HC charge-limit increase approved in interim IEC vote

By Charlotte McLaughlin, Jul 16, 2018, 21:28 2 minute reading

updated at: Jul 23, 2018, 16:10

National committees vote 75% yes to 500g for commercial systems – final vote possible by end of ’18.

Marek Zgliczynski, chair of the IEC SC61C subcommittee

National committees on the International Electrotechnical Commission (IEC) have agreed by a 75% ‘yes’ vote to increase the charge limit of A3 (flammable) refrigerants like propane in commercial refrigeration equipment to 500g from 150g, setting the stage for a potential final vote on the IEC 60335-2-89 charge standard by the end of 2018. 

“IEC-89 standard CDV was voted [on and] approved with 75% ‘yes’,” said Marek Zgliczynski, chair of the IEC SC61C subcommittee and manager of commercial refrigeration product engineering for Embraco. 

The vote represents the latest stage, along a lengthy standards process, that will determine whether the higher charge limit is ultimately enacted as an international standard. 

In the weeks preceding the vote by the national committees, there was speculation that the new charge-limit standard might not be approved by more than 67%. Even now, as the process nears its end game, “the battle is not over yet,” said Zgliczynski. 

The battle is not over yet.”
Marek Zgliczynski, chair of the IEC SC61C subcommittee  

During a meeting last October in Vladivostok, Russia, the IEC subcommittee SC61C decided to advance the draft amendment prepared by Working Group WG4 of the IEC 60335-2-89 standard for commercial refrigeration (which calls for the charge limit to rise to 500g, to the next stage in the process (CDV - Committee Draft for Vote), in which IEC national committees take a vote). By voting 75% ‘yes’, they exceeded the minimum 67% required for the standard to advance to the final vote.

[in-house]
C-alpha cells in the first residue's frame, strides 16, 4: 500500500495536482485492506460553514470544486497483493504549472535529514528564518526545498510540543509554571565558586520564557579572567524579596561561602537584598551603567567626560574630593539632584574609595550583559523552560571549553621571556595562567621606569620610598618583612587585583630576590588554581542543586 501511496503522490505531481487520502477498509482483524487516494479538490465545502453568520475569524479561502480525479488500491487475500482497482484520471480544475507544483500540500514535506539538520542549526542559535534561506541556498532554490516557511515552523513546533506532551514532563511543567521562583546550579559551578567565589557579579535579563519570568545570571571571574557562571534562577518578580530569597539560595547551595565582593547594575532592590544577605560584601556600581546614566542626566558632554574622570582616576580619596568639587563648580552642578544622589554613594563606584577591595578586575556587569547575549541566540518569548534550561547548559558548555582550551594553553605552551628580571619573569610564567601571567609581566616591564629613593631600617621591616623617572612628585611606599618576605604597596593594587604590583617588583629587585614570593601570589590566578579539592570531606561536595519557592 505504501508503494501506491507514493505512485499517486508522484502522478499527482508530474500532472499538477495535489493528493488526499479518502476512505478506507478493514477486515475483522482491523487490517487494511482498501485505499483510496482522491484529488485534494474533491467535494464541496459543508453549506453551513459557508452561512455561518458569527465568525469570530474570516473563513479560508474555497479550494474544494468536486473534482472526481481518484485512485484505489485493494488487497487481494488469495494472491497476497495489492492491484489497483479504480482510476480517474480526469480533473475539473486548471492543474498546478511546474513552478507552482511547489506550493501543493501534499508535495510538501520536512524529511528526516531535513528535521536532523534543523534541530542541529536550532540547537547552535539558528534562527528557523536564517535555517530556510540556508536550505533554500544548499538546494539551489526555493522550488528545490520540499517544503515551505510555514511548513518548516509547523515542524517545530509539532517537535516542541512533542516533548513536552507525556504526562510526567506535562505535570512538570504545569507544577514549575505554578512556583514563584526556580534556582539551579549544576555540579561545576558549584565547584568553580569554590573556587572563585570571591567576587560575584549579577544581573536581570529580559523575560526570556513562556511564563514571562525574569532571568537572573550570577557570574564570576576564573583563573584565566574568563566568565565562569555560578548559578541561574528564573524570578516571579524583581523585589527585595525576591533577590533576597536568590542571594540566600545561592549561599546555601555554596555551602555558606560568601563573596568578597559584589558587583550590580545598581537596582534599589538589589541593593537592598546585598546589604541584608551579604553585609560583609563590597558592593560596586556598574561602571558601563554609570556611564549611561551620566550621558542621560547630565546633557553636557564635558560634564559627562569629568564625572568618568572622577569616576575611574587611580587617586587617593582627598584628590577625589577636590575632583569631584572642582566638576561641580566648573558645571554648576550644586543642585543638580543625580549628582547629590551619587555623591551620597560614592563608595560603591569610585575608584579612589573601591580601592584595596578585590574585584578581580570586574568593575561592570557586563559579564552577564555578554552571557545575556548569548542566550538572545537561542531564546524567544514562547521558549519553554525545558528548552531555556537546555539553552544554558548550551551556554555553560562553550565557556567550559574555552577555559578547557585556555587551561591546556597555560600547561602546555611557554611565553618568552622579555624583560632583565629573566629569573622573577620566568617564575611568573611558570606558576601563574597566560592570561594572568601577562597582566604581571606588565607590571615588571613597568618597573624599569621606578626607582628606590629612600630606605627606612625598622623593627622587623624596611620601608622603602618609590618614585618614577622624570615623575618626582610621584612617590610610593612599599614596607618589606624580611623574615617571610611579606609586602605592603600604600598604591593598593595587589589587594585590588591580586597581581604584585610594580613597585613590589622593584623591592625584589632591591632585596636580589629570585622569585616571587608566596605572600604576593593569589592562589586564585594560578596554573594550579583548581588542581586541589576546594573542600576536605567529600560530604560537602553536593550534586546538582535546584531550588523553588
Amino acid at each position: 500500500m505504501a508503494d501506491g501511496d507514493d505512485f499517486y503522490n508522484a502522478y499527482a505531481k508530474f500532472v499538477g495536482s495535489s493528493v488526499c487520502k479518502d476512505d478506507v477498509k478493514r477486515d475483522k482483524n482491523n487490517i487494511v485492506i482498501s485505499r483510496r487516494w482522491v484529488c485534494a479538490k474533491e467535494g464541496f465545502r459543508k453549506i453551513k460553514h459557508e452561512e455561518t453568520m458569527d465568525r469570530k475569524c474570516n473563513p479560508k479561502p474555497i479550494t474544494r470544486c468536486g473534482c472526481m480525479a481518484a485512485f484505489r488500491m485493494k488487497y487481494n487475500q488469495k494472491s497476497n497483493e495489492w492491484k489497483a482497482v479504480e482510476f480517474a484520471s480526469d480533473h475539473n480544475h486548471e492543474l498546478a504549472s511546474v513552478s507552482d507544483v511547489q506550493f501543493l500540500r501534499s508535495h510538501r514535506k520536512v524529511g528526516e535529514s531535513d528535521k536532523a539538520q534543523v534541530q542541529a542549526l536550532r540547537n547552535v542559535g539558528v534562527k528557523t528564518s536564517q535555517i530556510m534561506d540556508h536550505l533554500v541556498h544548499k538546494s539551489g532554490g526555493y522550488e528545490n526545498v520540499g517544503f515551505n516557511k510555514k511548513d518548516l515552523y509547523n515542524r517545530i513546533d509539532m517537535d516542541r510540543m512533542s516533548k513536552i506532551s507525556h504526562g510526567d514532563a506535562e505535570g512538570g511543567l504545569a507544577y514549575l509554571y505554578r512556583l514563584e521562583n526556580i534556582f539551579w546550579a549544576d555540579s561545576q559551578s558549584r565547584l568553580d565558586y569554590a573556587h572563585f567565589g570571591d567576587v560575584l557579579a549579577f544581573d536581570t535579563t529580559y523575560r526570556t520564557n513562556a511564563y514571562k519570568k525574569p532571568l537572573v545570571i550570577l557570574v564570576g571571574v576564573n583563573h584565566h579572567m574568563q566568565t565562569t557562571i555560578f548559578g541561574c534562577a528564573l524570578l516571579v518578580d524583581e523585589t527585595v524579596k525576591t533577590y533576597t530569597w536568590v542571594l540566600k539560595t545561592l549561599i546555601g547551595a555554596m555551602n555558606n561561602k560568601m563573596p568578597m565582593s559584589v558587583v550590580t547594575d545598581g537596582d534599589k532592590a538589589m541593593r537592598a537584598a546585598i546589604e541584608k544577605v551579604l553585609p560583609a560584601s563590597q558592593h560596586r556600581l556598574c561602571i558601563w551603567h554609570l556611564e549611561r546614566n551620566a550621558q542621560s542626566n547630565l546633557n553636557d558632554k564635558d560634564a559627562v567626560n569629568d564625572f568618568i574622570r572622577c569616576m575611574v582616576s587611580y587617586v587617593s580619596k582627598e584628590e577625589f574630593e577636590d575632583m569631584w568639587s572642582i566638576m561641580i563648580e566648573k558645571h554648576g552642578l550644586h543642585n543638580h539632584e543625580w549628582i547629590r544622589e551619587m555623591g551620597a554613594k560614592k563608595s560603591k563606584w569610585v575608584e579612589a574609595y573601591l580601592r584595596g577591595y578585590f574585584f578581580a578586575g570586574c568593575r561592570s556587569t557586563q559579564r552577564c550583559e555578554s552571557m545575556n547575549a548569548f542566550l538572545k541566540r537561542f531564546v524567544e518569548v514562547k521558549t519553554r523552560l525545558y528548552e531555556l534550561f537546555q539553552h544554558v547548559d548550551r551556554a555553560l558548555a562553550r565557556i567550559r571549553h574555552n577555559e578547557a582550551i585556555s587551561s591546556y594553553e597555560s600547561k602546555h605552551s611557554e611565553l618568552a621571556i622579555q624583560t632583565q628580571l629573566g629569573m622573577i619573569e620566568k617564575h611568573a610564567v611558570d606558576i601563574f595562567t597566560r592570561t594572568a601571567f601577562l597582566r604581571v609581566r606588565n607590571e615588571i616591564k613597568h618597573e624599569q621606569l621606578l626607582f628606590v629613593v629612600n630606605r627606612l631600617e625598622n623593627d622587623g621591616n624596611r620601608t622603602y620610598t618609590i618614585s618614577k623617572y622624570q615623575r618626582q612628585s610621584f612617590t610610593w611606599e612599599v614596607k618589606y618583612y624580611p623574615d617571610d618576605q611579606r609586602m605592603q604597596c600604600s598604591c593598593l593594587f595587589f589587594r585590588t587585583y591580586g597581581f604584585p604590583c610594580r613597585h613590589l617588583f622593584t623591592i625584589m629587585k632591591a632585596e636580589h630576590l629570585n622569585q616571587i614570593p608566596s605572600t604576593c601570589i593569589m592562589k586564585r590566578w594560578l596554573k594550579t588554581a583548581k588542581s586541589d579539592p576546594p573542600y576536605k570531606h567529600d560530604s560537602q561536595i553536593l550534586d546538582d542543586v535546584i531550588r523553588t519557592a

The next step is to address the comments from the CDV process during the next SC61C subcommittee meeting in Busan, South Korea, in October. The subcommittee will then decide, based on whether the issues raised by the comments are resolved, whether the charge-limit draft should go to a final vote phase (FDIS) by the end of 2018. If so, the standard could be published in early 2019 assuming a successful final vote.

Standards from the IEC, a worldwide body that proposes rules governing how to use electrical, electronic and related technologies, influence the development of the market by providing manufacturers and customers with guidelines as to what is safe to use and buy. “To be mandatory, [the standard] has to be adopted by region,” said Zgliczynski.

It is commonly accepted by experts that the 150g limit does not allow manufacturers and end users to fully exploit the safe application of hydrocarbon refrigerants in this sector.

By Charlotte McLaughlin

Jul 16, 2018, 21:28




Related stories

Sign up to our Newsletter

Fill in the details below